Yellen Faces Diplomatic Test in Urging China to Curb Green Energy Exports

After three hours of meetings on Friday, Treasury Secretary Janet L. Yellen and Vice Premier He Lifeng of China sat down for a working dinner at the White Swan Hotel in Guangzhou, China. They planned to follow that with a scenic boat cruise along the city’s Pearl River.

The evening activity was intended to give the pair, the top economic officials from the United States and China, an opportunity to go beyond talking points and build trust.

But the first of four days of discussions about their economies was about more than pleasantries. Following months of work to reopen communication with China, Ms. Yellen lodged a direct complaint: Cheap Chinese exports of green energy technology are threatening the electric vehicle and solar sectors that the United States has been trying to develop, and the Biden administration is prepared to protect them.

The message represented a challenging test of economic diplomacy for Ms. Yellen. She wants China to dial back its industrial policy just as the United States is ramping up its own with trillions of dollars of subsidies for domestic clean energy industries. The new push against China’s exports threatens to inflame trade tensions between the world’s largest economies just as they have been working to stabilize relations.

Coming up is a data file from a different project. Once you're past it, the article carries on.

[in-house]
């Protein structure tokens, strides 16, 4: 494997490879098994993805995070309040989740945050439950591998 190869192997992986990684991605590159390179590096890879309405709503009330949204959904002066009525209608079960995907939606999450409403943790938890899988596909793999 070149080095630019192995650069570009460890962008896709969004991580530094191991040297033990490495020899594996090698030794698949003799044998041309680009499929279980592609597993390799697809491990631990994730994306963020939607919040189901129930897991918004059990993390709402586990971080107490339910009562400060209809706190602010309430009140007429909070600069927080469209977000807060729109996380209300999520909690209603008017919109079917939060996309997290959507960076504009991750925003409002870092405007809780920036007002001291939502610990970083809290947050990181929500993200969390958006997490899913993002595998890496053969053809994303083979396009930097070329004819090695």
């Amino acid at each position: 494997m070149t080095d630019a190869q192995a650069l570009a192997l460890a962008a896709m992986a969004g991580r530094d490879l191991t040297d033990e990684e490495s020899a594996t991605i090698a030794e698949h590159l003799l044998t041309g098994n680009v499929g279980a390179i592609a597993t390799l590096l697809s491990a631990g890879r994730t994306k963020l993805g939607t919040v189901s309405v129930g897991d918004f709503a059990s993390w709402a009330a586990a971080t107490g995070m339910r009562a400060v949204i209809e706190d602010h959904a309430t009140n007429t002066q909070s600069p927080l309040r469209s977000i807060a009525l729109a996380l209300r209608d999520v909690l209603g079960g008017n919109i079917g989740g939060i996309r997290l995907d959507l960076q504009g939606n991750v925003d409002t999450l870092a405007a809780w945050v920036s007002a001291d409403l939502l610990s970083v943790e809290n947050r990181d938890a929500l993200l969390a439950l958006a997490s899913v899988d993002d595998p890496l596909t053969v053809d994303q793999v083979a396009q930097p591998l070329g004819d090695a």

Ahead of her meeting with Mr. He, Ms. Yellen previewed her arguments before a group of American business executives operating in China, explaining her view that China cannot jump-start its growth with an export boom and advising that it should focus on supporting greater consumption within its own borders. She also warned that a surge of Chinese green technology products being sold below the cost of production will warp global supply chains by depressing prices and forcing firms worldwide to shutter.

“Overcapacity isn’t a new problem, but it has intensified, and we’re seeing emerging risks in new sectors,” Ms. Yellen said on Friday.

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